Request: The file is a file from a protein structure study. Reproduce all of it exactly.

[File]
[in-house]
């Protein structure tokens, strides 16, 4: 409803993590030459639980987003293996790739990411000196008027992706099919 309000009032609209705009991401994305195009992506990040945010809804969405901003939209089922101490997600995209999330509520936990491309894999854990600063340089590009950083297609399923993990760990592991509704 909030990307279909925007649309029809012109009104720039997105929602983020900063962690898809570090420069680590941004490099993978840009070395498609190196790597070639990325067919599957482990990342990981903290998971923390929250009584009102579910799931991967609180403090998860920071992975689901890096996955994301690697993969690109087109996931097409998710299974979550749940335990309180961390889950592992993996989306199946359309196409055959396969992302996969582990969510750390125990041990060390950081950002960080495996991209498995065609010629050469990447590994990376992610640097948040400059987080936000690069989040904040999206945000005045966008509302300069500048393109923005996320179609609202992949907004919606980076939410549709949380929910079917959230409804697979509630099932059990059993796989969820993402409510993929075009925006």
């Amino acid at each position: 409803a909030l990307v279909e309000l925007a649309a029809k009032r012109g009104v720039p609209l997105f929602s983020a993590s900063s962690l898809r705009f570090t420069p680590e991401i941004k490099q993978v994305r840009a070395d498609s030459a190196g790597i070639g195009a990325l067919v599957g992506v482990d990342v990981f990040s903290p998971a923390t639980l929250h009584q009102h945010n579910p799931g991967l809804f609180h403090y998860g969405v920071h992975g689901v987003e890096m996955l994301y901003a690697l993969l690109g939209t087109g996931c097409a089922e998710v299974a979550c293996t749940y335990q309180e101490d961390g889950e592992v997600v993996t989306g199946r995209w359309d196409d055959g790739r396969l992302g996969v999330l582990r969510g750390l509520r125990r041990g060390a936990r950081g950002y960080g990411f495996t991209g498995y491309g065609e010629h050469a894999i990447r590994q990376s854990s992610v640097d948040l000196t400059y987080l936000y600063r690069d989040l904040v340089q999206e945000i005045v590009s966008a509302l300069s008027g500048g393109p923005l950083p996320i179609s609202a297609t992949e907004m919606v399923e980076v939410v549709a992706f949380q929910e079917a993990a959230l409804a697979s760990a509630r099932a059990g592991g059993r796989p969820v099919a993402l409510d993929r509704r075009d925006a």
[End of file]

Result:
[in-house]
């Protein structure tokens, strides 16, 4: 409803993590030459639980987003293996790739990411000196008027992706099919 309000009032609209705009991401994305195009992506990040945010809804969405901003939209089922101490997600995209999330509520936990491309894999854990600063340089590009950083297609399923993990760990592991509704 909030990307279909925007649309029809012109009104720039997105929602983020900063962690898809570090420069680590941004490099993978840009070395498609190196790597070639990325067919599957482990990342990981903290998971923390929250009584009102579910799931991967609180403090998860920071992975689901890096996955994301690697993969690109087109996931097409998710299974979550749940335990309180961390889950592992993996989306199946359309196409055959396969992302996969582990969510750390125990041990060390950081950002960080495996991209498995065609010629050469990447590994990376992610640097948040400059987080936000690069989040904040999206945000005045966008509302300069500048393109923005996320179609609202992949907004919606980076939410549709949380929910079917959230409804697979509630099932059990059993796989969820993402409510993929075009925006």
């Amino acid at each position: 409803a909030l990307v279909e309000l925007a649309a029809k009032r012109g009104v720039p609209l997105f929602s983020a993590s900063s962690l898809r705009f570090t420069p680590e991401i941004k490099q993978v994305r840009a070395d498609s030459a190196g790597i070639g195009a990325l067919v599957g992506v482990d990342v990981f990040s903290p998971a923390t639980l929250h009584q009102h945010n579910p799931g991967l809804f609180h403090y998860g969405v920071h992975g689901v987003e890096m996955l994301y901003a690697l993969l690109g939209t087109g996931c097409a089922e998710v299974a979550c293996t749940y335990q309180e101490d961390g889950e592992v997600v993996t989306g199946r995209w359309d196409d055959g790739r396969l992302g996969v999330l582990r969510g750390l509520r125990r041990g060390a936990r950081g950002y960080g990411f495996t991209g498995y491309g065609e010629h050469a894999i990447r590994q990376s854990s992610v640097d948040l000196t400059y987080l936000y600063r690069d989040l904040v340089q999206e945000i005045v590009s966008a509302l300069s008027g500048g393109p923005l950083p996320i179609s609202a297609t992949e907004m919606v399923e980076v939410v549709a992706f949380q929910e079917a993990a959230l409804a697979s760990a509630r099932a059990g592991g059993r796989p969820v099919a993402l409510d993929r509704r075009d925006a």